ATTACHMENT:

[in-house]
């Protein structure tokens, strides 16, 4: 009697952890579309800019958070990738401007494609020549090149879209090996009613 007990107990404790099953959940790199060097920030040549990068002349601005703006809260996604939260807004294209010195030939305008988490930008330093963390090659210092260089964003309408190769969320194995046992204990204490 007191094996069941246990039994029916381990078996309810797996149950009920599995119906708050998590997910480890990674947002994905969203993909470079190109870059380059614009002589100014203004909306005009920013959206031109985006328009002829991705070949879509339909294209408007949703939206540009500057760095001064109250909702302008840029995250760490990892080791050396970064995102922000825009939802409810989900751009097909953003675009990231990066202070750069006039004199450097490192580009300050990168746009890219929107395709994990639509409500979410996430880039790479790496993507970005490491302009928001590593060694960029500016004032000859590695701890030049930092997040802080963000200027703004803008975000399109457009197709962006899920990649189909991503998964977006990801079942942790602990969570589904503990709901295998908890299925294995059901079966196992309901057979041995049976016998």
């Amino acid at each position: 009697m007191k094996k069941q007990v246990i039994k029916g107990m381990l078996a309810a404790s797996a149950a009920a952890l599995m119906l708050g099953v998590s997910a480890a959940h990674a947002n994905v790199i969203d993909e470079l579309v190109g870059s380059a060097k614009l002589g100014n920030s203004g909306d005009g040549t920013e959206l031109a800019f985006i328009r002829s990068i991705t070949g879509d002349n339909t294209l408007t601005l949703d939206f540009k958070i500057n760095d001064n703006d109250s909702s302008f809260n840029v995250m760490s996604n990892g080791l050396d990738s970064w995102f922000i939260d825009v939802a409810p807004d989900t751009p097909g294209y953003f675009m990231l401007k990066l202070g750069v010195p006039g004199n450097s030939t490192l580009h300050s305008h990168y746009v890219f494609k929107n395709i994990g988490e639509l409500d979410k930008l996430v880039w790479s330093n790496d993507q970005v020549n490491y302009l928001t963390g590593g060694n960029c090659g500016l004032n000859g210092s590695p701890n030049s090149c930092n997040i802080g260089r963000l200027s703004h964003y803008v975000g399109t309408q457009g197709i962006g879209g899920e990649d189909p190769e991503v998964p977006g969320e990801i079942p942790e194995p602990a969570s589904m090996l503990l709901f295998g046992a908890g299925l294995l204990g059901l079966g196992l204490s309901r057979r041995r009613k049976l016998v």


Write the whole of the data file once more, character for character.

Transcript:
[in-house]
């Protein structure tokens, strides 16, 4: 009697952890579309800019958070990738401007494609020549090149879209090996009613 007990107990404790099953959940790199060097920030040549990068002349601005703006809260996604939260807004294209010195030939305008988490930008330093963390090659210092260089964003309408190769969320194995046992204990204490 007191094996069941246990039994029916381990078996309810797996149950009920599995119906708050998590997910480890990674947002994905969203993909470079190109870059380059614009002589100014203004909306005009920013959206031109985006328009002829991705070949879509339909294209408007949703939206540009500057760095001064109250909702302008840029995250760490990892080791050396970064995102922000825009939802409810989900751009097909953003675009990231990066202070750069006039004199450097490192580009300050990168746009890219929107395709994990639509409500979410996430880039790479790496993507970005490491302009928001590593060694960029500016004032000859590695701890030049930092997040802080963000200027703004803008975000399109457009197709962006899920990649189909991503998964977006990801079942942790602990969570589904503990709901295998908890299925294995059901079966196992309901057979041995049976016998």
């Amino acid at each position: 009697m007191k094996k069941q007990v246990i039994k029916g107990m381990l078996a309810a404790s797996a149950a009920a952890l599995m119906l708050g099953v998590s997910a480890a959940h990674a947002n994905v790199i969203d993909e470079l579309v190109g870059s380059a060097k614009l002589g100014n920030s203004g909306d005009g040549t920013e959206l031109a800019f985006i328009r002829s990068i991705t070949g879509d002349n339909t294209l408007t601005l949703d939206f540009k958070i500057n760095d001064n703006d109250s909702s302008f809260n840029v995250m760490s996604n990892g080791l050396d990738s970064w995102f922000i939260d825009v939802a409810p807004d989900t751009p097909g294209y953003f675009m990231l401007k990066l202070g750069v010195p006039g004199n450097s030939t490192l580009h300050s305008h990168y746009v890219f494609k929107n395709i994990g988490e639509l409500d979410k930008l996430v880039w790479s330093n790496d993507q970005v020549n490491y302009l928001t963390g590593g060694n960029c090659g500016l004032n000859g210092s590695p701890n030049s090149c930092n997040i802080g260089r963000l200027s703004h964003y803008v975000g399109t309408q457009g197709i962006g879209g899920e990649d189909p190769e991503v998964p977006g969320e990801i079942p942790e194995p602990a969570s589904m090996l503990l709901f295998g046992a908890g299925l294995l204990g059901l079966g196992l204490s309901r057979r041995r009613k049976l016998v």